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A 360-degree visit to Bern’s onion market

Mon, 11/27/2017 - 16:15
The fine winter weather drew large crowds to this year’s Zibelemärit, the picturesque onion market in the Swiss capital, Bern. Take a virtual visit to the heart of this traditional farmers’ festival.  Extra trains and more than 100 coaches from Switzerland and abroad brought thousands of visitors to the market, where the main attraction was artfully braided onion garlands in all shapes and sizes. According to the organisers, there were 648 stalls altogether, 171 of them selling onion products. This year, farmers from miles around offered just under 57 tonnes of onions - about the same as last year. The record was set in 2014 with almost 60 tonnes. Other marketers offered arts and crafts, mulled wine and the obligatory onion cake. Children threw confetti into the crowd and hit passersby on the head with plastic hammers, as is customary at the event.  Officially, the event starts at 6am - even though thousands of die-hard visitors already start the festive day at 4am. One of the ...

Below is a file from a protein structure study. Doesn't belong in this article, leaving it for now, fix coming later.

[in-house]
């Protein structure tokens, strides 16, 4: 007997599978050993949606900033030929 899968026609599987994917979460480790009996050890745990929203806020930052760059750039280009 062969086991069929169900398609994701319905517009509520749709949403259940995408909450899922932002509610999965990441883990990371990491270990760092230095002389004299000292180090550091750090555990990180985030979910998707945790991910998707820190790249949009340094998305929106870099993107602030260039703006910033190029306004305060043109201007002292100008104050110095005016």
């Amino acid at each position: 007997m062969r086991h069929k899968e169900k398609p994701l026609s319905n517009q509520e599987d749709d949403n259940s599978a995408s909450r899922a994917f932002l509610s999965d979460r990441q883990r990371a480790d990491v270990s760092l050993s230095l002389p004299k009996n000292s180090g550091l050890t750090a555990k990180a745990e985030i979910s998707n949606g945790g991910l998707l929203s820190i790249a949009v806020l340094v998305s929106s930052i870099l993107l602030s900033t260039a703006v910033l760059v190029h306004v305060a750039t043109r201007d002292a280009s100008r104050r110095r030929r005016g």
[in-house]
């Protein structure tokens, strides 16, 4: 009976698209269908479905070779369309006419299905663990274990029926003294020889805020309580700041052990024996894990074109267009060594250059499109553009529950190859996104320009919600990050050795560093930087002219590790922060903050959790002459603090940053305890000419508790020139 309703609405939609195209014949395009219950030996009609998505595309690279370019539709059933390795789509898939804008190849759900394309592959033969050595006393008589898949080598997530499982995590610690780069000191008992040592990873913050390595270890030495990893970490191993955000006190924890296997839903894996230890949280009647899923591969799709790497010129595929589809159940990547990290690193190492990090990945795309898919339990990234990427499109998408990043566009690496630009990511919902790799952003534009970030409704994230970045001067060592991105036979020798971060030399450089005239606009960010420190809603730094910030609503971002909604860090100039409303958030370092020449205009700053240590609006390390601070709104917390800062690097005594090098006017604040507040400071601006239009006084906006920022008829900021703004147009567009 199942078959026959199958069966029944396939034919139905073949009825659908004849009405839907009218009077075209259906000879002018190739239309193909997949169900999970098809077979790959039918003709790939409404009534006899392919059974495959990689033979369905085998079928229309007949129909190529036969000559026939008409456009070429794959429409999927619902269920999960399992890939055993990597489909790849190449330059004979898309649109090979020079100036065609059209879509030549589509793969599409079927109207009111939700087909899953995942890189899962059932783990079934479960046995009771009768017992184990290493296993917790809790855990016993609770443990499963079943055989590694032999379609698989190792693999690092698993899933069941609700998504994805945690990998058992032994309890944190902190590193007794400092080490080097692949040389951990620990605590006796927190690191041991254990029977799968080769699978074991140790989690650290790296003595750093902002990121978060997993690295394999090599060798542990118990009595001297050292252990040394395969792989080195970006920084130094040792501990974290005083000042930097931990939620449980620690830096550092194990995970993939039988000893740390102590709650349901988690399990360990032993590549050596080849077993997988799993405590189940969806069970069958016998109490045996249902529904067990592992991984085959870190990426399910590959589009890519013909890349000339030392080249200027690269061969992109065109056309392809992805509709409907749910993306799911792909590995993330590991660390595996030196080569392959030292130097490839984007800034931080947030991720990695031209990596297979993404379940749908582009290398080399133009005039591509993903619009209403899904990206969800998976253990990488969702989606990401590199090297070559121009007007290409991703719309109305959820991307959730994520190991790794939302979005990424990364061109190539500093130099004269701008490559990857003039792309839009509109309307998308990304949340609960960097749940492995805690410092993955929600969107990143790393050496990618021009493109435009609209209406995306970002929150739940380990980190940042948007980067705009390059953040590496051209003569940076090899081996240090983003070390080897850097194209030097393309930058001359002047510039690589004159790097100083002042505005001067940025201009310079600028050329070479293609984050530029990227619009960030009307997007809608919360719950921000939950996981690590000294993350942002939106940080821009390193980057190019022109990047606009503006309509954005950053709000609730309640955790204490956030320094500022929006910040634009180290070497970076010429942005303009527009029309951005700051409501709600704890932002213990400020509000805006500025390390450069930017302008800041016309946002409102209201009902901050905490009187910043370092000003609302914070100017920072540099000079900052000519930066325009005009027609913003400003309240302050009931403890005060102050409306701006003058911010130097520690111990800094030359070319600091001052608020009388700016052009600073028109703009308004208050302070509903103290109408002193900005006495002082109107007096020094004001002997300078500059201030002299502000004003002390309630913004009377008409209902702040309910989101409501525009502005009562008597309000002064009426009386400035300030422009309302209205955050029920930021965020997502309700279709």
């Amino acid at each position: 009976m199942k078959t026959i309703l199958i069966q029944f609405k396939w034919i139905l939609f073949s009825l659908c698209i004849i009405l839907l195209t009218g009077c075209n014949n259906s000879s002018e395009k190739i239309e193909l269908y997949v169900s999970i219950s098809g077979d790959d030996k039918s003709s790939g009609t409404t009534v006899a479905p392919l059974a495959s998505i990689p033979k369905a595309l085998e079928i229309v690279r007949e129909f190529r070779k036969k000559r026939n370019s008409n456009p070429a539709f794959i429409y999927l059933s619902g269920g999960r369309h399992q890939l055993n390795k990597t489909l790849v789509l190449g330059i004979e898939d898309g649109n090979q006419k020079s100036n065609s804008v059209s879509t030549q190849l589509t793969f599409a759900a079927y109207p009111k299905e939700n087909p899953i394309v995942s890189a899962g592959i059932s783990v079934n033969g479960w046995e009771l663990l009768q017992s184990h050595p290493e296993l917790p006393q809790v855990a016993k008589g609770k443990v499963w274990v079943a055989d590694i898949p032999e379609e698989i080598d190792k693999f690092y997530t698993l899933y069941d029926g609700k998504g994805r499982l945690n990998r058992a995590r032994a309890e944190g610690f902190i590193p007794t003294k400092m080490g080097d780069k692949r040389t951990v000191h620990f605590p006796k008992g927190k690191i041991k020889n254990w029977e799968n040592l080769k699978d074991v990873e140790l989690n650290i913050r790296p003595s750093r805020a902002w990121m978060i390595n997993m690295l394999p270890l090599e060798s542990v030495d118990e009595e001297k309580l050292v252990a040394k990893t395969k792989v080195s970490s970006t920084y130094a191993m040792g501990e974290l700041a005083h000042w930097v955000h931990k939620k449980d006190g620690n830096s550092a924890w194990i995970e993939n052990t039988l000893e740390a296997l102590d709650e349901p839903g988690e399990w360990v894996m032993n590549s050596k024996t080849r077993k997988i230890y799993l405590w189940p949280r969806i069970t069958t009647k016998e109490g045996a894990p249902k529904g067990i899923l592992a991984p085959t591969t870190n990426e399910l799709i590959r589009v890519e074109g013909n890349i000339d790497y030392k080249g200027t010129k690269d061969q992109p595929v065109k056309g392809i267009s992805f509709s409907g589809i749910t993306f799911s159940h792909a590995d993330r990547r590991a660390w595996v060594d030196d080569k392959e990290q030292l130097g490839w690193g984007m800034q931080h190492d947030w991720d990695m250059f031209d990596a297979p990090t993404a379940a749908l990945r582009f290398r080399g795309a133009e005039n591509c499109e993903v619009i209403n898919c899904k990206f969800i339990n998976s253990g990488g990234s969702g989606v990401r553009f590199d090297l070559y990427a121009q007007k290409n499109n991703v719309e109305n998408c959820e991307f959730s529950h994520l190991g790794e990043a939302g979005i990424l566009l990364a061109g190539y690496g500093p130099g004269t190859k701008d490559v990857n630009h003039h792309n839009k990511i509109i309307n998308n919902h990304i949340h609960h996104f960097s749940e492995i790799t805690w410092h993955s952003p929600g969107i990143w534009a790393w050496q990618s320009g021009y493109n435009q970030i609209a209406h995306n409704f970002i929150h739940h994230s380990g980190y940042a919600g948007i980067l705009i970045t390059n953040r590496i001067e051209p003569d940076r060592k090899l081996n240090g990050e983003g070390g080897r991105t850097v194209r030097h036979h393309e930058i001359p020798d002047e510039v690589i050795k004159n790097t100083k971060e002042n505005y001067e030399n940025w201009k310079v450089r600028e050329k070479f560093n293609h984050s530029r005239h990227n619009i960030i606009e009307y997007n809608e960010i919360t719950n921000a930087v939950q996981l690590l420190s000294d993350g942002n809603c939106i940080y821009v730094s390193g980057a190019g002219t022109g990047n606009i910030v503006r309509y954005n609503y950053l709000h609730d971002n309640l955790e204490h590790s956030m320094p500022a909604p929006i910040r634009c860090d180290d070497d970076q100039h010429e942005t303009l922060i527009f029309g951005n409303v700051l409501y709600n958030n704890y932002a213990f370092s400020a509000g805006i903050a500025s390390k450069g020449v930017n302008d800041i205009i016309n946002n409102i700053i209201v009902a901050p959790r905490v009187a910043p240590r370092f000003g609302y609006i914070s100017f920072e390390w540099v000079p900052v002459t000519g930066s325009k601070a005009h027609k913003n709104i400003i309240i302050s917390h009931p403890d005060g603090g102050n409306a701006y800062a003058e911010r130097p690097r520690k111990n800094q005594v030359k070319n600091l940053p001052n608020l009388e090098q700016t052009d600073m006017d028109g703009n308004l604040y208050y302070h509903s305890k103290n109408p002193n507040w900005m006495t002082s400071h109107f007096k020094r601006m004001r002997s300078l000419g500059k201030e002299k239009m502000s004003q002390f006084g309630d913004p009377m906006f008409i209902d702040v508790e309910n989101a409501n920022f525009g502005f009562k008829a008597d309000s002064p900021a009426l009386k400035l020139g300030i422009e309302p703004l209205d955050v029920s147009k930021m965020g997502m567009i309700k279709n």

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A tale of two aid workers

Mon, 11/27/2017 - 16:00
Geneva correspondent Imogen Foulkes follows two field experts for Swiss-based medical charity Médecins sans Frontières (Doctors without Borders) as they fight on disease's front lines, in this next instalment of swissinfo.ch's Inside Geneva series. When I call Iris Finci, she is packing. Although she describes it as a "normal day", in fact it is far from normal. Iris is about to set off on her first ever field mission for the medical charity Médecins sans Frontières. After she’s finished, she says, she’ll hand over her apartment, and go to Geneva for a final briefing. “And then tonight I have my flight.” Iris will fly from Geneva to Zurich, then to Johannesburg, and then on to Maputo. She is about to start a year long appointment in Mozambique, a country she has never been to before. “Do I know what to expect?” she asks. “Well, I know how the mission works, but it is one thing when you hear it in theory, and another thing to be there. Maybe I’m going to be a bit shocked.” ...